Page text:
Advances in technology such as AI and automation are opening up new possibilities in local government services. By looking beyond the management of simple administrative tasks, to more complex processes, it can be used to provide better citizen outcomes.
Automation, chatbots, and AI are creating immense potential, especially when applied within the extensive, integrated technology stack that’s been developed by Microsoft. The growing sophistication of AI tools, and the application of cognitive technology principles, won’t just deliver better outcomes for the citizens. It’ll also help local government avert the crisis situation as they attempt to make substantial savings.
The changing face of customer engagement
The public sector faces the perfect storm: the growing expectation of customer engagement and the pressures on social care alongside tightening budgets means it must look for radical, new technology-based solutions.
For customer engagement, there’s a need to respond to rising demands while dealing with the pressure on budgets. This comes with meeting customer expectations, which are being changed by the way people do business online with the commercial sector. Local government must be able to respond to rising demands for a personalised citizen experience.
Automation can make a big contribution to efficiency, but it’s made relatively slow progress in local government. Too many processes still rely on manual intervention, especially when handing over from one system to the next. This adds extra effort to the employee, filling up their time with mundane tasks.
There is a further challenge for social care. The ageing population and social deprivation is increasing the demand for services. An estimated 1.2 million people have an unmet need, and social care demand is projected to rise by around £12 billion by 2030/31, growing at an average rate of 3.7 per cent a year. Efforts to deal with this are often undermined by a lack of coordination and a duplication of effort between agencies. But, it’s an area where intelligent automation and cognitive technology can help professionals use their time more productively.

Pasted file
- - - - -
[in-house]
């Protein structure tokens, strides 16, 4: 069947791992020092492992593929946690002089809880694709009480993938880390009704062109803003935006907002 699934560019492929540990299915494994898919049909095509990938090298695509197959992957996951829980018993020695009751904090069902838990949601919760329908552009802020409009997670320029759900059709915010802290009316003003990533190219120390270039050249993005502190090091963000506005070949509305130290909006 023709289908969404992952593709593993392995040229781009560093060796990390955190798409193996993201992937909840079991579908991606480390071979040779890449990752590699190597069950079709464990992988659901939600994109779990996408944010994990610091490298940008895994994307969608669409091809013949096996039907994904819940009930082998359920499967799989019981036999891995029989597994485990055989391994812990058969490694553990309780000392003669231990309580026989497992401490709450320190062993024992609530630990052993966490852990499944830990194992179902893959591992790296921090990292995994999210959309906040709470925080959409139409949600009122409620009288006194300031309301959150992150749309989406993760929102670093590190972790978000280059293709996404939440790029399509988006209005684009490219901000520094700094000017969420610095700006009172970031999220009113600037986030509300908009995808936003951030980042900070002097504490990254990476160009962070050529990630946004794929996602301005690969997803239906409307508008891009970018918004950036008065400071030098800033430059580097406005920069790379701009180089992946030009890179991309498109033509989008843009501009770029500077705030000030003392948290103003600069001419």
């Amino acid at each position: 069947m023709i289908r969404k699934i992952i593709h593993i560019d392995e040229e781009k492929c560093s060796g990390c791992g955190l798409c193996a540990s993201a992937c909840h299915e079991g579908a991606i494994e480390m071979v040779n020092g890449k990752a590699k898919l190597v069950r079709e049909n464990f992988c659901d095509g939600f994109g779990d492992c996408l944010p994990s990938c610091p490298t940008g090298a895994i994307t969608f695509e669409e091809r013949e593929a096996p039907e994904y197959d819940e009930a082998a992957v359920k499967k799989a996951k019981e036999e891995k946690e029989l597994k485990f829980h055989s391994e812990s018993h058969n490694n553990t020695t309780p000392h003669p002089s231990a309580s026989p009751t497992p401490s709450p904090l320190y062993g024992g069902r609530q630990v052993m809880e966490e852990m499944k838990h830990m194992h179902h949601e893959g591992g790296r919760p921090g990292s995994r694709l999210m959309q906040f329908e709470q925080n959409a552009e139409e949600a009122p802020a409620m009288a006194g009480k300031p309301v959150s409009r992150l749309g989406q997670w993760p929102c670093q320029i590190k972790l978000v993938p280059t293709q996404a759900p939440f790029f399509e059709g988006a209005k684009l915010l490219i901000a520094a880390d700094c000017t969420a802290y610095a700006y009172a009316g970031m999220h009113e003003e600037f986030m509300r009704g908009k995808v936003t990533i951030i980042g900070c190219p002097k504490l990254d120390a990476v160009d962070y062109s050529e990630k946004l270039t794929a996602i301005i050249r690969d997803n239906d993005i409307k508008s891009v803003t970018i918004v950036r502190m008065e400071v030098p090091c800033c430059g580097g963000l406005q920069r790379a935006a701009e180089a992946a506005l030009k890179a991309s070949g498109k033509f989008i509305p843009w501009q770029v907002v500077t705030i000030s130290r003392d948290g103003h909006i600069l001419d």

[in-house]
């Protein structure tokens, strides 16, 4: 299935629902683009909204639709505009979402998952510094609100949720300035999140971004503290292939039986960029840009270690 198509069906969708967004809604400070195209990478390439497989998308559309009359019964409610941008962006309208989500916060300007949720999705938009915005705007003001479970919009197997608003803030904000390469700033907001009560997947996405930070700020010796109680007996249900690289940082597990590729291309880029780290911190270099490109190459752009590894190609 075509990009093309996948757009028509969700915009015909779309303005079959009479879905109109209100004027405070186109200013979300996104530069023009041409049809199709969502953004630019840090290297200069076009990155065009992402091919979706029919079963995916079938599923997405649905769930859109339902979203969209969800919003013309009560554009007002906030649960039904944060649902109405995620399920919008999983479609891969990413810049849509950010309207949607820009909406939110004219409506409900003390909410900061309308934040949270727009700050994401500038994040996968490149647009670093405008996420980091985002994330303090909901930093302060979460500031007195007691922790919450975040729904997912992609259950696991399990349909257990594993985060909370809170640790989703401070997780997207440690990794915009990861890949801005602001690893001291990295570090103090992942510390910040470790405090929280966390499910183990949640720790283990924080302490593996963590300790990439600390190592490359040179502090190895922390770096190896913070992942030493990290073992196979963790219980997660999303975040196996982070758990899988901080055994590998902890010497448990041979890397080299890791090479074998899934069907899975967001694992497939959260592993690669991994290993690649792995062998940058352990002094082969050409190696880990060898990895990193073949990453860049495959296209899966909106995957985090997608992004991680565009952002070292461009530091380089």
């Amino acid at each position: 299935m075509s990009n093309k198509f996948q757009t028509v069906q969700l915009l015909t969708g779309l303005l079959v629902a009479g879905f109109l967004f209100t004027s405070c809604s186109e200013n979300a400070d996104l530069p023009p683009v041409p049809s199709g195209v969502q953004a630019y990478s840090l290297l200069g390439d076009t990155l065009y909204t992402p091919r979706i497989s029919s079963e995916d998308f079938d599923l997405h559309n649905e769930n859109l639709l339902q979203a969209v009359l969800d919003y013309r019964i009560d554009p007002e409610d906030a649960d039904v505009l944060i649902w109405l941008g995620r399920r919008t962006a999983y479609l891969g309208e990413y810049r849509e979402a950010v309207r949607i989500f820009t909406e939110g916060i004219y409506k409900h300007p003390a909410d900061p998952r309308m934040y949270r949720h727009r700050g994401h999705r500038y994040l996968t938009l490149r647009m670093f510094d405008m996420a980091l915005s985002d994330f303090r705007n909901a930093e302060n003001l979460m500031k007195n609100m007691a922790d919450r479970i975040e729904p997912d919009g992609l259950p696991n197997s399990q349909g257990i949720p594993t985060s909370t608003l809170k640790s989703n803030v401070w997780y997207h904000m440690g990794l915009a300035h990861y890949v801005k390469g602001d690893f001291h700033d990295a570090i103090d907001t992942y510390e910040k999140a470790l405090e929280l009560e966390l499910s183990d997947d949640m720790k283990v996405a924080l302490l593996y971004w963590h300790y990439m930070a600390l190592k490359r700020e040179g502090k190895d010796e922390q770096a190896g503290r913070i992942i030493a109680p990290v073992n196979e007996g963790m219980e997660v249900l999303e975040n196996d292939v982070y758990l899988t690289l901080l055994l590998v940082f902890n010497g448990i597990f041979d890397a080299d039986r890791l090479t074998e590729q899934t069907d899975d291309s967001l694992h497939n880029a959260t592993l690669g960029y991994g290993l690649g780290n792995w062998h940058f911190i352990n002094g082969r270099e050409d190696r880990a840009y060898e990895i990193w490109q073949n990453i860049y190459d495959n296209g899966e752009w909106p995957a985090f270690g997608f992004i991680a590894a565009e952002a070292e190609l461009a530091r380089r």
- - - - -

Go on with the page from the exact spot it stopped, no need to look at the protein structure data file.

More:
Creating a self-service citizen experience with virtual assistants while driving the employee productivity
These point to a need for more automation in government. Microsoft has laid the ground for this with the Dynamics 365 platform. This includes functions such as customer self-service, workflow and case management. But the automation can now go much further. Virtual assistants able to take on back-end processes to update information and manage transactions.
On a basic level they can take over from manual processing and mundane tasks. For example, imagine a citizen provides notice of a change of address for a service. The quasi-logic within a virtual assistant identifies them, recognises other services the person receives, and automatically updates their record – or, if necessary, create a new one.
The virtual assistant can also authorise a service, or identify key points in a request. This ensures it’s allocated to the right team with relevant instructions and the appropriate level of priority.
All this can reduce the amount of manual processing – identifying, validating, and re-keying information. In moving service requests from front- to back-end, processes overall will be much faster, with human error eradicated. An effective virtual assistant is process-agnostic. This means it can switch from managing one process to another, being deployed in a way that reflects changes in demand and organisational priorities.
As a result, employees can focus their time on more critical work that requires human intervention.
Delivering a personalised citizen experience